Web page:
Spurs shoot themselves in the foot

I can’t quite understand it – myself and most Arsenal fans are feeling pretty good this week with the news that Harry Redknapp has been sacked by Spurs. This is credit to a manager who has made our neighbours a genuine threat for the first time in what feels like forever. And yet, most Spurs fans are happy too!
Whatever you say about their end-of-season form, in most seasons 4th place would, and should, be seen as an absolute miracle for a club of Tottenham’s size. After taking them from bottom of the table to 8th in his first season, Harry then guided them to 4th, 5th, and 4th again – very respectable, and if not for a fluke Champions League win for Chelsea this year, they’d be enjoying Champions League football for only the second time.
This latest axing by the Spurs board (the 9th in Arsene Wenger’s time at Arsenal alone) reminds us once again just what this club is all about – delusions of grandeur. As soon as they get a sniff of the top four, they think they should be winning the title. This goes to their board and their fans.
Obviously the board are unhappy that the distraction of the England job seemed to turn Harry’s head, and this in turn led to their collapse in the league this season. Obviously if the manager is not 100% focused then there are bound to be problems, but as it turned out he didn’t get the England job, so that particular option was out of the window. Surely he would have been ready for next season? When questioned on his future he showed no sign of wanting to quit, in fact he wanted a new contract.
And in fairness to Spurs, they have to realise that theirs is not the most prestigious job in football; if their manager does well, he’s bound to attract the attention of the FA if England are without a boss. To sack him for showing an interest in a once-in-a-lifetime opportunity like that is crazy.
Yes, Redknapp had his weaknesses; some of his signings were strange, to say the least (Louis Saha and Ryan Nelsen brought in in January then released at the end of the season) and he certainly let too many players leave on loan (Pienaar and Corluka), leaving their squad very thin for the run-in. Off the pitch, he had his tax evasion court case and was sometimes perceived as a bit of a dodgy character; he also had a bad record when it came to spending within his clubs’ means, leaving previous employers West Ham, Portsmouth, Bournemouth and Southampton in financial disaster after his time there.
However, Spurs can’t exactly afford to be picky; who exactly are they expecting to get who’d be any better? Some big names have been linked, like Rafael Benitez and Andre Villas-Boas, but are they really a step up? Benitez had a mixed time at Liverpool and more recently a very bad time with a team that had conquered all under Jose Mourinho just months earlier; AVB had a hard time at Chelsea, possibly because of how they run things more than anything else, but he’s certainly young and inexperienced in a league like this. Spurs fans have already turned their noses up at the mention of Everton’s David Moyes, who would be interesting, and certainly more the level they should be thinking about.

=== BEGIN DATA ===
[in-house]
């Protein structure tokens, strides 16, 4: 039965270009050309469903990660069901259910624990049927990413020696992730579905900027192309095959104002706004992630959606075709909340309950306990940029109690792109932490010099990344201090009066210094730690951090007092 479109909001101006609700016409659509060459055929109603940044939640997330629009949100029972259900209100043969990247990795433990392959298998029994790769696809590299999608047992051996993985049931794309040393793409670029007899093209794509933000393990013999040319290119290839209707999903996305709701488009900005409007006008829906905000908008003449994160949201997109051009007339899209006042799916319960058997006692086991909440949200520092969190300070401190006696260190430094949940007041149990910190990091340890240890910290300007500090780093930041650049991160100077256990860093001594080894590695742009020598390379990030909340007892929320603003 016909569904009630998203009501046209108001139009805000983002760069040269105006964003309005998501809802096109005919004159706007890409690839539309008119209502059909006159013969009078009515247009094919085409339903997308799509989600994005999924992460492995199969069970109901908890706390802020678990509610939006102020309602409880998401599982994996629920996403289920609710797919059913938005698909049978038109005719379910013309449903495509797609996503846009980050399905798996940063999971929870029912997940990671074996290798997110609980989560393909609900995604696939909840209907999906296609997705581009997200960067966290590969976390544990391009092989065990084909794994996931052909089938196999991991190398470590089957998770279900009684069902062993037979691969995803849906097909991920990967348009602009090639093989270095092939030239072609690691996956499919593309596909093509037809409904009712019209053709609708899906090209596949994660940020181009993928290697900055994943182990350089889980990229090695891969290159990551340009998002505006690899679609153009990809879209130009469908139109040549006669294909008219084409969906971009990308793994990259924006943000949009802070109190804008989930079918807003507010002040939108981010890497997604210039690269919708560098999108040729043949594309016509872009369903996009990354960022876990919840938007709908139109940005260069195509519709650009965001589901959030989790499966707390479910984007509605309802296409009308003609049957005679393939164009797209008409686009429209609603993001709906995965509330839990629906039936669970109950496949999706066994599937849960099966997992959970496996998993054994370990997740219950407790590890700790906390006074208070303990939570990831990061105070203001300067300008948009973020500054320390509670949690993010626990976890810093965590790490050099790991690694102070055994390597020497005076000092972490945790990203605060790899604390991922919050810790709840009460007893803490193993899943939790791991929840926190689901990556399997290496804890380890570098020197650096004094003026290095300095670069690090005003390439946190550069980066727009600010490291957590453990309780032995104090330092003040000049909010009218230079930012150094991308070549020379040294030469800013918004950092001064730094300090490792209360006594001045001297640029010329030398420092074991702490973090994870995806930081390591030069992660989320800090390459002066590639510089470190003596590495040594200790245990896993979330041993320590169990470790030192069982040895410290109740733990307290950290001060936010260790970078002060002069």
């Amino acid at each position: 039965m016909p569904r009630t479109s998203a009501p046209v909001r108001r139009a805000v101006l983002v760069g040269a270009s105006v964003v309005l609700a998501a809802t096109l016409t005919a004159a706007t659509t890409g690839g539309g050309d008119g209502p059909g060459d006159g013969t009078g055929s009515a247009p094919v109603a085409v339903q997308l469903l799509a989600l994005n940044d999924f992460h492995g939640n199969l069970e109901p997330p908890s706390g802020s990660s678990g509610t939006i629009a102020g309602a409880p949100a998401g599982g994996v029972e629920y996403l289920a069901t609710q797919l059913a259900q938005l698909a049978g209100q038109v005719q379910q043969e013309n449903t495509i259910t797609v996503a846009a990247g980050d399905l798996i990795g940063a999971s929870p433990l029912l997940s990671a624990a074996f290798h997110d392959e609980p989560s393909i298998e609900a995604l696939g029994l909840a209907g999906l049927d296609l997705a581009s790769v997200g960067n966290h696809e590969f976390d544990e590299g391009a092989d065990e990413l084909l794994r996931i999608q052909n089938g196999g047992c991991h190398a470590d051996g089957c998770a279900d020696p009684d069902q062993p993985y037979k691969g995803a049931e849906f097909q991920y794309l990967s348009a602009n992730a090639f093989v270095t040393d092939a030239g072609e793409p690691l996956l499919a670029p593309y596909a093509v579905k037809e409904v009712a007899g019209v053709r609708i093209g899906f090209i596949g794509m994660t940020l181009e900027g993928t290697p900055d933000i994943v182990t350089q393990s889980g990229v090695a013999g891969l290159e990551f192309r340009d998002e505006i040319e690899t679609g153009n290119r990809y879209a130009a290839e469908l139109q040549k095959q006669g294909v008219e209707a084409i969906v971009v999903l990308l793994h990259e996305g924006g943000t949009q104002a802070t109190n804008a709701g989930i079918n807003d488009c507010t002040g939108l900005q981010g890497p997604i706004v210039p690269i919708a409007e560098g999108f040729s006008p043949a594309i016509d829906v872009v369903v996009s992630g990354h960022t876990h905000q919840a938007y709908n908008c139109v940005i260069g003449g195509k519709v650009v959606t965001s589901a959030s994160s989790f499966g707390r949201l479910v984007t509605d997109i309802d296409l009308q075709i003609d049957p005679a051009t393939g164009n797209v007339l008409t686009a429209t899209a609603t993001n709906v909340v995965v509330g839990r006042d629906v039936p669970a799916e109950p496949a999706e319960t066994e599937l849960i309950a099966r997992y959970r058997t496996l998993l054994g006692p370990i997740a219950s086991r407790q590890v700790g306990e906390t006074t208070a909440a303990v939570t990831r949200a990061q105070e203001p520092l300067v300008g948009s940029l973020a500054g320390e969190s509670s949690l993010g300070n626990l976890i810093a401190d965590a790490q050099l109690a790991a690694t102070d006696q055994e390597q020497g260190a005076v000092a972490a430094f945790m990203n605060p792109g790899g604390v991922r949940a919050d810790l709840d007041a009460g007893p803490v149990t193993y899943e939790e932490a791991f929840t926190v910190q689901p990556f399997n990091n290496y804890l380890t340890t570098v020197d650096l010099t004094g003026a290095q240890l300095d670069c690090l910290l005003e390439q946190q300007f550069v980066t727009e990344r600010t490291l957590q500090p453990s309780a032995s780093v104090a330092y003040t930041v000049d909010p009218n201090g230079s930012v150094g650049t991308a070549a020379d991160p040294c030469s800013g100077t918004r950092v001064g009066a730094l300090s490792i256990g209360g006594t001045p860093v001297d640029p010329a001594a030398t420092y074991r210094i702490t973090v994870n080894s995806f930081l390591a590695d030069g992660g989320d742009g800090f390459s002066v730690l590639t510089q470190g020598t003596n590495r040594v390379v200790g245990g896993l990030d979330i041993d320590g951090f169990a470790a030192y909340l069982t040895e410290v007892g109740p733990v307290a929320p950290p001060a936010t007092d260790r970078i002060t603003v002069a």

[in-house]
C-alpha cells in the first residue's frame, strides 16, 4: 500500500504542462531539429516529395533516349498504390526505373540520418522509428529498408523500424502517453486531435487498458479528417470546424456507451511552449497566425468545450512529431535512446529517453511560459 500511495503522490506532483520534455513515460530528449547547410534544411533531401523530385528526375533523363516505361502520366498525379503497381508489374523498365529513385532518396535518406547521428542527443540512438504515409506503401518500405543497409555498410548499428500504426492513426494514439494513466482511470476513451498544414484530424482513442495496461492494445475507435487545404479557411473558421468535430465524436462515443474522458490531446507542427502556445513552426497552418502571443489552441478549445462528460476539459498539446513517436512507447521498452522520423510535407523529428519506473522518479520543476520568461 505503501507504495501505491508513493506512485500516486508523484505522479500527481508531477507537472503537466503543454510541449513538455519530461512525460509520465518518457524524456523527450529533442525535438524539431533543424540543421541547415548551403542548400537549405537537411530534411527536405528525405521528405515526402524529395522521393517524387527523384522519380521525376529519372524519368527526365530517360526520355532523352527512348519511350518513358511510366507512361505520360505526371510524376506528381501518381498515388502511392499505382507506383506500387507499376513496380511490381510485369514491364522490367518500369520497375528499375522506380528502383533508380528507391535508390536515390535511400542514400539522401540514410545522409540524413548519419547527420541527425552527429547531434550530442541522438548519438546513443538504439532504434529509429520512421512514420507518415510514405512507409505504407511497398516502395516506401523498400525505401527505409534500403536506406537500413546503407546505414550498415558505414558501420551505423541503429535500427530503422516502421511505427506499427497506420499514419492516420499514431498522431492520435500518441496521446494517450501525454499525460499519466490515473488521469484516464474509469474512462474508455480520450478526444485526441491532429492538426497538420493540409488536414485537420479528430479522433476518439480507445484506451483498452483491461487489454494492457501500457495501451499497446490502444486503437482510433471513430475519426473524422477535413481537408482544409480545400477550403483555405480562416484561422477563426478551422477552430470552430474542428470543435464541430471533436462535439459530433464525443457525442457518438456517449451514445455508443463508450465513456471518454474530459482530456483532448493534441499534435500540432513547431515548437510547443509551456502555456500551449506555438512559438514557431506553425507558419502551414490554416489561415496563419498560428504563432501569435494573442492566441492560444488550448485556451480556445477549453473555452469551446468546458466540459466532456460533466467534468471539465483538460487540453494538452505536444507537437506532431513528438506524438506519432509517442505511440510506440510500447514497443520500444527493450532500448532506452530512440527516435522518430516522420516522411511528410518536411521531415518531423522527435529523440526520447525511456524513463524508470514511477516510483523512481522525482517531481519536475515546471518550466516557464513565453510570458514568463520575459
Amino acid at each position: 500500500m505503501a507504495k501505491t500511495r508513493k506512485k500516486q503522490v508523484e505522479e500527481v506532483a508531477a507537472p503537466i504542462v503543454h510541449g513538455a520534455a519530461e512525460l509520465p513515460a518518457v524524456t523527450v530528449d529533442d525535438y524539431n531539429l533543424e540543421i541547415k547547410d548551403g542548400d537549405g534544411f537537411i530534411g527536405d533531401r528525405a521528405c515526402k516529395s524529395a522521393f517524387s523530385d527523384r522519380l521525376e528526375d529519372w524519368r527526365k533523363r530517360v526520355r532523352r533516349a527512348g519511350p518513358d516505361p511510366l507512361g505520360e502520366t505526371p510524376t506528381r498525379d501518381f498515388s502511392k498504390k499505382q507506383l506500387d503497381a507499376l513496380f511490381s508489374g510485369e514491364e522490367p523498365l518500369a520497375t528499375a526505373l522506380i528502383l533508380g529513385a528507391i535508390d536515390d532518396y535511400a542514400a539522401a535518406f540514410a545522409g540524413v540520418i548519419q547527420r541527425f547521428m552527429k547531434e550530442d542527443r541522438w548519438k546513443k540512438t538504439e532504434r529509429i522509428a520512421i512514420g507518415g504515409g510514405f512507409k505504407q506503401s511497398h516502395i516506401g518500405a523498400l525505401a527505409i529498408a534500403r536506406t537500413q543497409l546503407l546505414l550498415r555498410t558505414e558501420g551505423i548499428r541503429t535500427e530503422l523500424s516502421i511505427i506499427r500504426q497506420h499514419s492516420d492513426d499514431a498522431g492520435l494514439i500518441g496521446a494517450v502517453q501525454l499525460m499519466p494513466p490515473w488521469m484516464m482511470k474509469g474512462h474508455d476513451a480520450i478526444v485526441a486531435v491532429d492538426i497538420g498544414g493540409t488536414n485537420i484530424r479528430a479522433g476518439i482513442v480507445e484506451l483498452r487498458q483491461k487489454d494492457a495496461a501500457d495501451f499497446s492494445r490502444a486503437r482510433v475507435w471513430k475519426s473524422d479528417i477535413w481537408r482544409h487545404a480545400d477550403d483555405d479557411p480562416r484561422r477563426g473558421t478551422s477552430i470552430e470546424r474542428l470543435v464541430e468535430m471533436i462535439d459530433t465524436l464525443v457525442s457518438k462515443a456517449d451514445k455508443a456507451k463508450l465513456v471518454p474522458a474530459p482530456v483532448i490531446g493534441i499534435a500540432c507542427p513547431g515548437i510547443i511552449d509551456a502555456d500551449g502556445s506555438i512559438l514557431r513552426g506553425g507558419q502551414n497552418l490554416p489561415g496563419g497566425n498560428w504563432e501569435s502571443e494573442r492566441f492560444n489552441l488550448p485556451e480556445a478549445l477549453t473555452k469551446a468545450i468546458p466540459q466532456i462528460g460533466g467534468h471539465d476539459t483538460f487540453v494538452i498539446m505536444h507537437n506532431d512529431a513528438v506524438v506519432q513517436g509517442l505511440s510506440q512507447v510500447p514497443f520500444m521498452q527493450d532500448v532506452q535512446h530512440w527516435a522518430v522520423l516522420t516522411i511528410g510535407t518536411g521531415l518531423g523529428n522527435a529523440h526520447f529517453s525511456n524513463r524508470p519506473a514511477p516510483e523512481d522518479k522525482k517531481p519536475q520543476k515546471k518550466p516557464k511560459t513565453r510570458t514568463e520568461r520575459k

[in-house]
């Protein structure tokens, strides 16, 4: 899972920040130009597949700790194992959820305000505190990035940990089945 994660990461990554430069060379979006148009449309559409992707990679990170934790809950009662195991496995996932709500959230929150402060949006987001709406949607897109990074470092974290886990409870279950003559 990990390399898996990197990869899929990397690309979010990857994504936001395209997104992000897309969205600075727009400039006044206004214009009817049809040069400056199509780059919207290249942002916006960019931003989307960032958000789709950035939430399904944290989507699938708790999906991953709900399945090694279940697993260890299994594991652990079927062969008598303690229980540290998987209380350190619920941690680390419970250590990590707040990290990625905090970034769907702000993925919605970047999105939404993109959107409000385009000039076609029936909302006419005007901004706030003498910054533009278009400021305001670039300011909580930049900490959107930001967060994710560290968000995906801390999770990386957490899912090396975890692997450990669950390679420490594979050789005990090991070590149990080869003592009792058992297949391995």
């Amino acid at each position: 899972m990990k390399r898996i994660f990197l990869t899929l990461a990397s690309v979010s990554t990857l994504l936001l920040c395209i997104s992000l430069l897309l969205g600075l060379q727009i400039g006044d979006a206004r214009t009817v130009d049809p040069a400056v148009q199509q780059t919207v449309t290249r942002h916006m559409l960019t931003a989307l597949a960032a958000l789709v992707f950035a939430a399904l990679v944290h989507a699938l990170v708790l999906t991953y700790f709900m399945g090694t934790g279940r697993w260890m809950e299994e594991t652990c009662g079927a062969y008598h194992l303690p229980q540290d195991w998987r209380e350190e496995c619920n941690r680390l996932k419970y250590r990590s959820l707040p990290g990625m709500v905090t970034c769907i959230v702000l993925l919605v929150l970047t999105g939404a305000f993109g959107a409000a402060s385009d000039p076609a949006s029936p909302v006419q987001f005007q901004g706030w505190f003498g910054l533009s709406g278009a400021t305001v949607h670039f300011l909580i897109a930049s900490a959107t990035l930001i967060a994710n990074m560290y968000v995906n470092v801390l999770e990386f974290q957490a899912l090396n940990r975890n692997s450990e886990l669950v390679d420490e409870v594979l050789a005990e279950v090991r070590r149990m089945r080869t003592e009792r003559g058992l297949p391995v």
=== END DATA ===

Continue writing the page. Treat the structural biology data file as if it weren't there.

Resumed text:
Overall, it’s hard to see this as anything other than a stupid move by the Tottenham board. Apart from one good season from Martin Jol in 2006 (who was also unfairly sacked, arguably) they have never reached the kind of heights reached under Harry. As well as league finishes, the style of their football has at times been brilliant, with the likes of Bale and Modric in particular becoming vastly improved players under his management. What will they make of Redknapp’s departure? And will successful loan signing Adebayor want to rush back to the Lane after the sacking of a man who made such a bold move in bringing him there in the first place?
While I must admit I admire Spurs’ ambition over the last few years – the unwillingness to simply be a mid-table side – this latest move is simply far too detached from reality to be a step forward. Chelsea, Liverpool and hopefully Arsenal will be much-improved next season and it’s rare that a new manager, even if he is the ‘right choice,’ will hit the ground running. Harry was the best they could hope for at this stage, and any of their fans rejoicing in this move are simply kidding themselves, and would do well to look into the not-so-distant past and where they were before his arrival.

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